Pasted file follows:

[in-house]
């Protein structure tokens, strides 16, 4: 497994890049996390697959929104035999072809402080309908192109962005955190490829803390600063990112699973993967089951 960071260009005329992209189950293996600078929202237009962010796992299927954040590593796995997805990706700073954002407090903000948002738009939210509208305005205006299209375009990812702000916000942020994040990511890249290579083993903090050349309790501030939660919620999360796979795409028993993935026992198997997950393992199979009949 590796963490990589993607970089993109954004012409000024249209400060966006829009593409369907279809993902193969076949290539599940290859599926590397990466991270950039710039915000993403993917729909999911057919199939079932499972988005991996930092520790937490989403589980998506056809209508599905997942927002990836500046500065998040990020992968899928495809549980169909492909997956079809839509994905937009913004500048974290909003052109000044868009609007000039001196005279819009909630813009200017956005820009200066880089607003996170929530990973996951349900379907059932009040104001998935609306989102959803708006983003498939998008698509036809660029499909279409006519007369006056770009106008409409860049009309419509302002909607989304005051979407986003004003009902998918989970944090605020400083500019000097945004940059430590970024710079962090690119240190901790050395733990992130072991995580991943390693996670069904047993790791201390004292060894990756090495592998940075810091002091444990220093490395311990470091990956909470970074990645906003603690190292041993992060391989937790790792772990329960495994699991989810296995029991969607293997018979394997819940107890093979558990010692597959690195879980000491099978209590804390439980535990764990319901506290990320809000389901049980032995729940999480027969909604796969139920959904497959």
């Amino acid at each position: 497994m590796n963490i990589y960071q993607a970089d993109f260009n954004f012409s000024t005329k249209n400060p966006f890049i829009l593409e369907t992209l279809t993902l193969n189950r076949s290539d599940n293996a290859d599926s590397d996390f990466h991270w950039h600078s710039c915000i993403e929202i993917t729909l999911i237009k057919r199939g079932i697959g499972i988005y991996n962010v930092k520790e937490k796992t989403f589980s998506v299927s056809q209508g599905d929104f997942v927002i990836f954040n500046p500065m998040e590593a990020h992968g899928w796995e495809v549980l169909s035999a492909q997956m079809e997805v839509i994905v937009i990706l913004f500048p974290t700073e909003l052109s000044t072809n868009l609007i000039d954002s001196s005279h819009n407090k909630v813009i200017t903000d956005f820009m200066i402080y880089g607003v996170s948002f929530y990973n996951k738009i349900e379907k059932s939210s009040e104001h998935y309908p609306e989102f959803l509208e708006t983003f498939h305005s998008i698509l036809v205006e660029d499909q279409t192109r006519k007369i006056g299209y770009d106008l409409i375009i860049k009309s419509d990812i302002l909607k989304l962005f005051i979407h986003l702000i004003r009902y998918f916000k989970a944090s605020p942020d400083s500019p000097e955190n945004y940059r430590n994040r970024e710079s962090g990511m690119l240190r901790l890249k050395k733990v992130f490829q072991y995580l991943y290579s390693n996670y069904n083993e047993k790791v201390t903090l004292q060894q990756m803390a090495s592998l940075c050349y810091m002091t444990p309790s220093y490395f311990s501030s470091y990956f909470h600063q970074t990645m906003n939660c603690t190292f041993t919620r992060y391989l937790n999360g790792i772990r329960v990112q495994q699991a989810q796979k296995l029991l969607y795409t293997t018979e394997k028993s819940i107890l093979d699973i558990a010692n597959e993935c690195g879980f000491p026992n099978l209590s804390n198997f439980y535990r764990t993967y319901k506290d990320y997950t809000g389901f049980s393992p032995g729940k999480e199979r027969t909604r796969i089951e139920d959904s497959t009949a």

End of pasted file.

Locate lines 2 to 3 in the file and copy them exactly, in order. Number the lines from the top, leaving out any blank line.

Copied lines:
């Protein structure tokens, strides 16, 4: 497994890049996390697959929104035999072809402080309908192109962005955190490829803390600063990112699973993967089951 960071260009005329992209189950293996600078929202237009962010796992299927954040590593796995997805990706700073954002407090903000948002738009939210509208305005205006299209375009990812702000916000942020994040990511890249290579083993903090050349309790501030939660919620999360796979795409028993993935026992198997997950393992199979009949 590796963490990589993607970089993109954004012409000024249209400060966006829009593409369907279809993902193969076949290539599940290859599926590397990466991270950039710039915000993403993917729909999911057919199939079932499972988005991996930092520790937490989403589980998506056809209508599905997942927002990836500046500065998040990020992968899928495809549980169909492909997956079809839509994905937009913004500048974290909003052109000044868009609007000039001196005279819009909630813009200017956005820009200066880089607003996170929530990973996951349900379907059932009040104001998935609306989102959803708006983003498939998008698509036809660029499909279409006519007369006056770009106008409409860049009309419509302002909607989304005051979407986003004003009902998918989970944090605020400083500019000097945004940059430590970024710079962090690119240190901790050395733990992130072991995580991943390693996670069904047993790791201390004292060894990756090495592998940075810091002091444990220093490395311990470091990956909470970074990645906003603690190292041993992060391989937790790792772990329960495994699991989810296995029991969607293997018979394997819940107890093979558990010692597959690195879980000491099978209590804390439980535990764990319901506290990320809000389901049980032995729940999480027969909604796969139920959904497959």
């Amino acid at each position: 497994m590796n963490i990589y960071q993607a970089d993109f260009n954004f012409s000024t005329k249209n400060p966006f890049i829009l593409e369907t992209l279809t993902l193969n189950r076949s290539d599940n293996a290859d599926s590397d996390f990466h991270w950039h600078s710039c915000i993403e929202i993917t729909l999911i237009k057919r199939g079932i697959g499972i988005y991996n962010v930092k520790e937490k796992t989403f589980s998506v299927s056809q209508g599905d929104f997942v927002i990836f954040n500046p500065m998040e590593a990020h992968g899928w796995e495809v549980l169909s035999a492909q997956m079809e997805v839509i994905v937009i990706l913004f500048p974290t700073e909003l052109s000044t072809n868009l609007i000039d954002s001196s005279h819009n407090k909630v813009i200017t903000d956005f820009m200066i402080y880089g607003v996170s948002f929530y990973n996951k738009i349900e379907k059932s939210s009040e104001h998935y309908p609306e989102f959803l509208e708006t983003f498939h305005s998008i698509l036809v205006e660029d499909q279409t192109r006519k007369i006056g299209y770009d106008l409409i375009i860049k009309s419509d990812i302002l909607k989304l962005f005051i979407h986003l702000i004003r009902y998918f916000k989970a944090s605020p942020d400083s500019p000097e955190n945004y940059r430590n994040r970024e710079s962090g990511m690119l240190r901790l890249k050395k733990v992130f490829q072991y995580l991943y290579s390693n996670y069904n083993e047993k790791v201390t903090l004292q060894q990756m803390a090495s592998l940075c050349y810091m002091t444990p309790s220093y490395f311990s501030s470091y990956f909470h600063q970074t990645m906003n939660c603690t190292f041993t919620r992060y391989l937790n999360g790792i772990r329960v990112q495994q699991a989810q796979k296995l029991l969607y795409t293997t018979e394997k028993s819940i107890l093979d699973i558990a010692n597959e993935c690195g879980f000491p026992n099978l209590s804390n198997f439980y535990r764990t993967y319901k506290d990320y997950t809000g389901f049980s393992p032995g729940k999480e199979r027969t909604r796969i089951e139920d959904s497959t009949a």